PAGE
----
Welcome to the new Independent website. We hope you enjoy it and we value your feedback. Please contact us here.


Rival bids on the cards as Electra rejects 3i's offer

3i YESTERDAY said its 700p-a-share takeover offer for Electra Investment Trust, aimed at forming a pounds 5bn venture capital company, had been rebuffed amid reports that other parties had expressed an interest in placing rival bids.

The rejection came at the end of three weeks of boardroom haggling over the value of Electra's assets and its 50 per cent stake in Electra Fleming, the investment manager of the trust.

"It is true that a proposal which in our view fully values the company has been rejected. Right now talks are deadlocked. We await a response to a formal communication made with Electra by our chairman," said a spokesman for 3i.

Following yesterday's rejection, 3i executives met to consider whether to raise the offer, which values Electra at pounds 1,235m. 3i has so far hinted that this represents a premium to the value of Electra's assets.

Independent analysts have put the net asset value of Electra at 685.8p a share. At yesterday's close of 682.5p, that puts the shares at a slight premium to net asset value. Electra says its own calculations value its assets at well above 700p a share. The two also differ on Electra's claim that its stake in Electra Fleming is worth pounds 30m, a figure built into the asset calculation. The figure includes a goodwill element of more than pounds 25m.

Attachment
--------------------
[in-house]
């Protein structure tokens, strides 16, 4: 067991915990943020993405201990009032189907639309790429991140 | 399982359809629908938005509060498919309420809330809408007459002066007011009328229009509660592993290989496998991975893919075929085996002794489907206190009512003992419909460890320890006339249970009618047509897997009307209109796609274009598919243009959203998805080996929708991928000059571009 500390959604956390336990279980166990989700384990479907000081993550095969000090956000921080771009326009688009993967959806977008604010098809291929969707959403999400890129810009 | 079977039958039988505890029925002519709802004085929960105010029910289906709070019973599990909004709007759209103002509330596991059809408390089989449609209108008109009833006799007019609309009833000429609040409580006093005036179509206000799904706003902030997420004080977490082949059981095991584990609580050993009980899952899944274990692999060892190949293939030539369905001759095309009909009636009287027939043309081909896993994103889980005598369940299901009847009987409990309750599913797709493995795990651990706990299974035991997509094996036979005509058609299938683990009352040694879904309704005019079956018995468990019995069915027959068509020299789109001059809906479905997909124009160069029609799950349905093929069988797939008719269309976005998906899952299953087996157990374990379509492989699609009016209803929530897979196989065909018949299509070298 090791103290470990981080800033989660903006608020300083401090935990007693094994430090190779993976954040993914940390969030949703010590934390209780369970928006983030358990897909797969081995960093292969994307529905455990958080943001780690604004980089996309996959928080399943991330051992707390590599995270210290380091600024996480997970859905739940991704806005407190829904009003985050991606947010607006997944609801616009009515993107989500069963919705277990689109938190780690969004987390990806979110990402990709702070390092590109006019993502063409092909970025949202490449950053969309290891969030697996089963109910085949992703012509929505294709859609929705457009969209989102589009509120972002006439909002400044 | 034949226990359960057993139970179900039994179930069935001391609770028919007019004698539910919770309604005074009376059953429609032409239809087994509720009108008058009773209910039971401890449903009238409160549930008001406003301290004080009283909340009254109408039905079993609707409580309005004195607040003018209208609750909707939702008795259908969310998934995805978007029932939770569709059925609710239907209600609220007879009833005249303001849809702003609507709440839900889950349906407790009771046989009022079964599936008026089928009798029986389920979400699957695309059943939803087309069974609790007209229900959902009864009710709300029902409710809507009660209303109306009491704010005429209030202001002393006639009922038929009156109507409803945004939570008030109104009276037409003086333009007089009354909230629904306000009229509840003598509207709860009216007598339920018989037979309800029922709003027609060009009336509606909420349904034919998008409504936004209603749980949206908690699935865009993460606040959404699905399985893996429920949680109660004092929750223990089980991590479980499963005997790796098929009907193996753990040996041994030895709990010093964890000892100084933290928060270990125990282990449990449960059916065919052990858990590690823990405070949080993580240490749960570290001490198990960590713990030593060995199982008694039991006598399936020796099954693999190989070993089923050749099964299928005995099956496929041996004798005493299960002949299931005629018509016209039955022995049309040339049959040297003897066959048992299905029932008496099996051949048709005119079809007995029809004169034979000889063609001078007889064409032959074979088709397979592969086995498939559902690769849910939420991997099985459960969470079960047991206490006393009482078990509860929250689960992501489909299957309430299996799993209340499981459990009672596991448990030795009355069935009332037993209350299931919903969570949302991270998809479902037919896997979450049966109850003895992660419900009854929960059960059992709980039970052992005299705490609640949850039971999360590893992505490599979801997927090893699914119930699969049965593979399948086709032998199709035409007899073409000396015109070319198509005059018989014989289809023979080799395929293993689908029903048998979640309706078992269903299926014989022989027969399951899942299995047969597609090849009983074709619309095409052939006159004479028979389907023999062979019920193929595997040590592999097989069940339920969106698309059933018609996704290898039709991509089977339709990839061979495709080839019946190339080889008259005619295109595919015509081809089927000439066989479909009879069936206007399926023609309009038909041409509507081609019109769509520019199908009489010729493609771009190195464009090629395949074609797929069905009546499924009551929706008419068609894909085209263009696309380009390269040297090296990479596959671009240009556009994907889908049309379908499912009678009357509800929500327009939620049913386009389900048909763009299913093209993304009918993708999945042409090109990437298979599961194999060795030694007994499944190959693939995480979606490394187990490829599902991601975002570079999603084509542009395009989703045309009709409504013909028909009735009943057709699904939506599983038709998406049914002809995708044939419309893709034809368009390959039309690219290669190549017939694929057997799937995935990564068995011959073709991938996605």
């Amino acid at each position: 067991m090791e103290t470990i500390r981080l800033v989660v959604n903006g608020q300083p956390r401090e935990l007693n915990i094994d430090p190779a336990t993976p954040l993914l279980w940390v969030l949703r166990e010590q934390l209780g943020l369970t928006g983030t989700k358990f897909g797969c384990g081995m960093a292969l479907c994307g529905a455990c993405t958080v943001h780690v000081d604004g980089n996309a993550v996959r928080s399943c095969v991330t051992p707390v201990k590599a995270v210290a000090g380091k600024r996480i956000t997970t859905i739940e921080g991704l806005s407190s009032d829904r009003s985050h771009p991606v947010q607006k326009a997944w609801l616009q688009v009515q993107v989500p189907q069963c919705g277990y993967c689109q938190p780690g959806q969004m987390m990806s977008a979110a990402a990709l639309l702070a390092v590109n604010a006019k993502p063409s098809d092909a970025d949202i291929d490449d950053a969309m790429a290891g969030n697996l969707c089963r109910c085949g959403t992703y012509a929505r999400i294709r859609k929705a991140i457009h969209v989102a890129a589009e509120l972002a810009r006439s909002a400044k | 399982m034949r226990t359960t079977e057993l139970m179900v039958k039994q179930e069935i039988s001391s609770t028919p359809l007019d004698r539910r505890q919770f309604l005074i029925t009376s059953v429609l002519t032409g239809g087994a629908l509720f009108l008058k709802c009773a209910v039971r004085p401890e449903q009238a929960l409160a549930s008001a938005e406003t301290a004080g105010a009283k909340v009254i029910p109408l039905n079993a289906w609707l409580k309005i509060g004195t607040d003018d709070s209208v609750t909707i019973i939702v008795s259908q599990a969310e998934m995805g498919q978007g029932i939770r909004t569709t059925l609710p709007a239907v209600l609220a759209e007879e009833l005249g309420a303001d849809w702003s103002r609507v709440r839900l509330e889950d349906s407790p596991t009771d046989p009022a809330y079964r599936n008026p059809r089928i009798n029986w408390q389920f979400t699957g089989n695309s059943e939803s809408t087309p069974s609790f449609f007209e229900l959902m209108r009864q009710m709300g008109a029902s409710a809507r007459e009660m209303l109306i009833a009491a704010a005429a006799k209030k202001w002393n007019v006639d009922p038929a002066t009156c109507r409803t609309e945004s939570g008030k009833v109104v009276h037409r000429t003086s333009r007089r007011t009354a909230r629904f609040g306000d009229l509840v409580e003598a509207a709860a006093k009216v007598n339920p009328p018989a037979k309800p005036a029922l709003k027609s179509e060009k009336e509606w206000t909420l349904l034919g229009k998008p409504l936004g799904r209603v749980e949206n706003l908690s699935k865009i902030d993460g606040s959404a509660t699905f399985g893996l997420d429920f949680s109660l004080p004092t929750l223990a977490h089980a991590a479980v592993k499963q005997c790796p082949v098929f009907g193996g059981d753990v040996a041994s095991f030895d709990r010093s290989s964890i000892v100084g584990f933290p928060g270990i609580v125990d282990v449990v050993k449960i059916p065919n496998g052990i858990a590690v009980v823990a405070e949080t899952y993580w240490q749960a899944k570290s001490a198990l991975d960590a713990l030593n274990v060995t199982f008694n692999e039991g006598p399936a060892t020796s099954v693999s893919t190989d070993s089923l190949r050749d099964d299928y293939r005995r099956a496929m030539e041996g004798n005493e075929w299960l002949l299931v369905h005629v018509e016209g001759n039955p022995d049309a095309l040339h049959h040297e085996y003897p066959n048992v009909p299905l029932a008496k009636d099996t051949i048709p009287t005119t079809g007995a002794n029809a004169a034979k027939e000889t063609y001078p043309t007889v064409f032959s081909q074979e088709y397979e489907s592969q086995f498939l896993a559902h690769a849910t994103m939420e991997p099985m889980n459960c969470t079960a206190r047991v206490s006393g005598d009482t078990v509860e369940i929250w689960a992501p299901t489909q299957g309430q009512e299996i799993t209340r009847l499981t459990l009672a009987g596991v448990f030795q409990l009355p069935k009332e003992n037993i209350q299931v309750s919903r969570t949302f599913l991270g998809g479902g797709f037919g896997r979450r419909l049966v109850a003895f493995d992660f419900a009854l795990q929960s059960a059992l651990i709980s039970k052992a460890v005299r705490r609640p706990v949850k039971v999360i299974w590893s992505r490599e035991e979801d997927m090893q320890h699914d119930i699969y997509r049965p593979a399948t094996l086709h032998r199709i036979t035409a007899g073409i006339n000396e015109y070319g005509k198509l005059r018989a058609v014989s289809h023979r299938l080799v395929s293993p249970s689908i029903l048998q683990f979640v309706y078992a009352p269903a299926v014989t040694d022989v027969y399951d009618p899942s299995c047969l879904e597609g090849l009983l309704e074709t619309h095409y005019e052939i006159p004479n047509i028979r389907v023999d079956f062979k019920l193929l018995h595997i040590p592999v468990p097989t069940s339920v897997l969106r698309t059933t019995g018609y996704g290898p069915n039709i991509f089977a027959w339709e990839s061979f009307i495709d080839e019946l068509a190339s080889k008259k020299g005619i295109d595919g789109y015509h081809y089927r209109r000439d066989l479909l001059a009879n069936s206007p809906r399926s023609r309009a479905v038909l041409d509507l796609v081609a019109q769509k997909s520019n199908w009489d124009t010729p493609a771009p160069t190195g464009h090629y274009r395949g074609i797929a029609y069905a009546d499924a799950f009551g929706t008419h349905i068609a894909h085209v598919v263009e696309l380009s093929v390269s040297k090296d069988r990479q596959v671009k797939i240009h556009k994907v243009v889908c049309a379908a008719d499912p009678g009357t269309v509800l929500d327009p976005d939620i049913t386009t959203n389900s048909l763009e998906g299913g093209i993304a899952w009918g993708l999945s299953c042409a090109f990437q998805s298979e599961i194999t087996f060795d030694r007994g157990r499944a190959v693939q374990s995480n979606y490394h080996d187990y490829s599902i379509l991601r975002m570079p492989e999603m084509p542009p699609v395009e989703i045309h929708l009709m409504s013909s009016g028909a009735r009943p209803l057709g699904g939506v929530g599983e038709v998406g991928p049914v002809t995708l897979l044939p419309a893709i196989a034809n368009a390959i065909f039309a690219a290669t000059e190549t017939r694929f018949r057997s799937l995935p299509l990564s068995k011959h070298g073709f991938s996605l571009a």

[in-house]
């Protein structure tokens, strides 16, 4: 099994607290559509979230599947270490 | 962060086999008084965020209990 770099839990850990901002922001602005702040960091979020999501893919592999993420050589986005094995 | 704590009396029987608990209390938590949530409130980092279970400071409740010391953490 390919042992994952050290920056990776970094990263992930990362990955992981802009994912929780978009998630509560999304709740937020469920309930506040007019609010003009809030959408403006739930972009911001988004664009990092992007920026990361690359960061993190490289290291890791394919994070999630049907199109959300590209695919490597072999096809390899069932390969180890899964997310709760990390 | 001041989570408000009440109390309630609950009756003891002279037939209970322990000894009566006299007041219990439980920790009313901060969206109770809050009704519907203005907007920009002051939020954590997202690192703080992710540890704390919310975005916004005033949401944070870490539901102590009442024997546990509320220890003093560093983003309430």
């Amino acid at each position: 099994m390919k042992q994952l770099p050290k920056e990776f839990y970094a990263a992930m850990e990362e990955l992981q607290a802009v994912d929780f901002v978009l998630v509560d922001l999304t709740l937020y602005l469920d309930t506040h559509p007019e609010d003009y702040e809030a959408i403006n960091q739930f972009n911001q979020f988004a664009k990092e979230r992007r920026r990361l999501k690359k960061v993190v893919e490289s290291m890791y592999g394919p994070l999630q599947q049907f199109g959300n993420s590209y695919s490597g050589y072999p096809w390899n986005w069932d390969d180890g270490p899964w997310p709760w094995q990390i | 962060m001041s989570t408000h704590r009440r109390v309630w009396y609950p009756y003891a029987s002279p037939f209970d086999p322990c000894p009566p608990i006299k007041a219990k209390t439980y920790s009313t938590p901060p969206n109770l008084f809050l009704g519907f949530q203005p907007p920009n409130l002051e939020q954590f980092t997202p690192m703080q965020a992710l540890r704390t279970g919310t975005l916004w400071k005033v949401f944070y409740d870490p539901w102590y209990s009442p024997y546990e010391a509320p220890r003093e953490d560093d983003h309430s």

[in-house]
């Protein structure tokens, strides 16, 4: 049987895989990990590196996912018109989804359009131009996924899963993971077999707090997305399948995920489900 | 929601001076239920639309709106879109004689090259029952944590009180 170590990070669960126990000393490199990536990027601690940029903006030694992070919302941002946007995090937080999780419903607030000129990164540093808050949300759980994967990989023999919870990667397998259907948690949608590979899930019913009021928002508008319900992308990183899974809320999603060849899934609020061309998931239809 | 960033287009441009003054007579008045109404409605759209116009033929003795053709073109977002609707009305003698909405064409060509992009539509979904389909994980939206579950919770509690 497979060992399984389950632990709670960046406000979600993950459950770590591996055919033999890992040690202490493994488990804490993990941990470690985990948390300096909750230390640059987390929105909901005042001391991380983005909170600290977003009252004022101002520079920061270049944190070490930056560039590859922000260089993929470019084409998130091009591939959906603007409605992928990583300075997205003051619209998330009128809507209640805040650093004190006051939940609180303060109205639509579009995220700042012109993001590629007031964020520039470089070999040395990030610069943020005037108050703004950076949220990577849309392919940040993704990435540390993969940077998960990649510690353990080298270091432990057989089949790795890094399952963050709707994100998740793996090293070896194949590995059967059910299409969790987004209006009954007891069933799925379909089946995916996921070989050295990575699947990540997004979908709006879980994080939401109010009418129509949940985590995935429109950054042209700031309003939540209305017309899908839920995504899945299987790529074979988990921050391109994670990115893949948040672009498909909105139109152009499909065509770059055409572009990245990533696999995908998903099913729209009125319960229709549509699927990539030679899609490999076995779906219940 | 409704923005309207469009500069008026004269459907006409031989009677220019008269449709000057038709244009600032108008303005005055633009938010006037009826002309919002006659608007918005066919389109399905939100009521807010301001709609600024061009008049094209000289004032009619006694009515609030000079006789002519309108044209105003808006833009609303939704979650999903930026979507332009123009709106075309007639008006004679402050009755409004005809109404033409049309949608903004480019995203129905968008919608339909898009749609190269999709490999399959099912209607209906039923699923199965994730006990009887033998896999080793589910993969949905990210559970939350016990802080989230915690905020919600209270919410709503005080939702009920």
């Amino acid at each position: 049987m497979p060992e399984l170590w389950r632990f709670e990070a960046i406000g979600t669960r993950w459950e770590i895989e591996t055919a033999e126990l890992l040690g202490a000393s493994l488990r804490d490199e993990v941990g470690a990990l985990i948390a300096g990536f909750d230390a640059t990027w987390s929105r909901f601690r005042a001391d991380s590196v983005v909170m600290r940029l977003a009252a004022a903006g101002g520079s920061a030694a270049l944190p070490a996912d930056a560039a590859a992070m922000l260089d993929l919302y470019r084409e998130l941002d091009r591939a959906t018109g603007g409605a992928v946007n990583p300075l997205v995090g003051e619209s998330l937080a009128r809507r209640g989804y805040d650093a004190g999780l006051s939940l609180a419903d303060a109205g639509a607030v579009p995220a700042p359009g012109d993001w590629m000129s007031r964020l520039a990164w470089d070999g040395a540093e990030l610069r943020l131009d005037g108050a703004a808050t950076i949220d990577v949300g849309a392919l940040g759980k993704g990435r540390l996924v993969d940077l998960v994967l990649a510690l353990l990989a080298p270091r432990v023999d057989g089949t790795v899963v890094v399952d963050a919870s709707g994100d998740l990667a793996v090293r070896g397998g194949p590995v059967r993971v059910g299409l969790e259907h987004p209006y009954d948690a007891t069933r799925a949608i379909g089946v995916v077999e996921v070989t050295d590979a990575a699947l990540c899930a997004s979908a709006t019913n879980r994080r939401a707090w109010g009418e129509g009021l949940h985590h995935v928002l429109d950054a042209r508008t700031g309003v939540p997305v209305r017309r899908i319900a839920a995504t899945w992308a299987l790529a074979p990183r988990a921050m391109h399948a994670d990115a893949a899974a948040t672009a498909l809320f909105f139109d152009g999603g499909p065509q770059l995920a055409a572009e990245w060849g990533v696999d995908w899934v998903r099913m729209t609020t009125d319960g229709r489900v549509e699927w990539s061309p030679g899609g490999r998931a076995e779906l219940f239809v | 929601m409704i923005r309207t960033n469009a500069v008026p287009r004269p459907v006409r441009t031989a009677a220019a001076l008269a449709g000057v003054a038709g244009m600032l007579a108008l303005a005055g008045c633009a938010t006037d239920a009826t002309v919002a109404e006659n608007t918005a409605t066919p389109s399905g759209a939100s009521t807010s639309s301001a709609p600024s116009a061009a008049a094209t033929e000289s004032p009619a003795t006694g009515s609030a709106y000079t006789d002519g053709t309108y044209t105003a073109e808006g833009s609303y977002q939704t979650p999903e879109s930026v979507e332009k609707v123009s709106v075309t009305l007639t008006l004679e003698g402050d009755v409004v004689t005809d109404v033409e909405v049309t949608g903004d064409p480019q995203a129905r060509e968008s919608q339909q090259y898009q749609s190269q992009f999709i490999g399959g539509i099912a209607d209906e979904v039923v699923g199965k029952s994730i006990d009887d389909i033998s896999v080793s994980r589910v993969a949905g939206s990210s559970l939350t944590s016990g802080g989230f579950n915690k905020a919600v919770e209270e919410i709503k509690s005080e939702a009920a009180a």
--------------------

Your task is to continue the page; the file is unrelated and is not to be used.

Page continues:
As traders anticipated a raised offer or an alternative bid, shares in Electra fell just 1.9 per cent yesterday, still 20 per cent higher than their value before the bid was disclosed.

Observers yesterday said Electra was "playing a risky game" because of the potential shareholder anger if the deal fails to materialise. Before news of the talks, shares in the trust were trading at a 20 per cent discount to asset value.

A source close to Electra said the trust would restructure in any event. "I think it is generally accepted at Electra that life is never going to the the same again. It probably doesn't have a very long shelf life. If it isn't 3i, it's going to be someone else. The ball's in their court"

Speculation yesterday centred on GE Capital, the US financial services giant.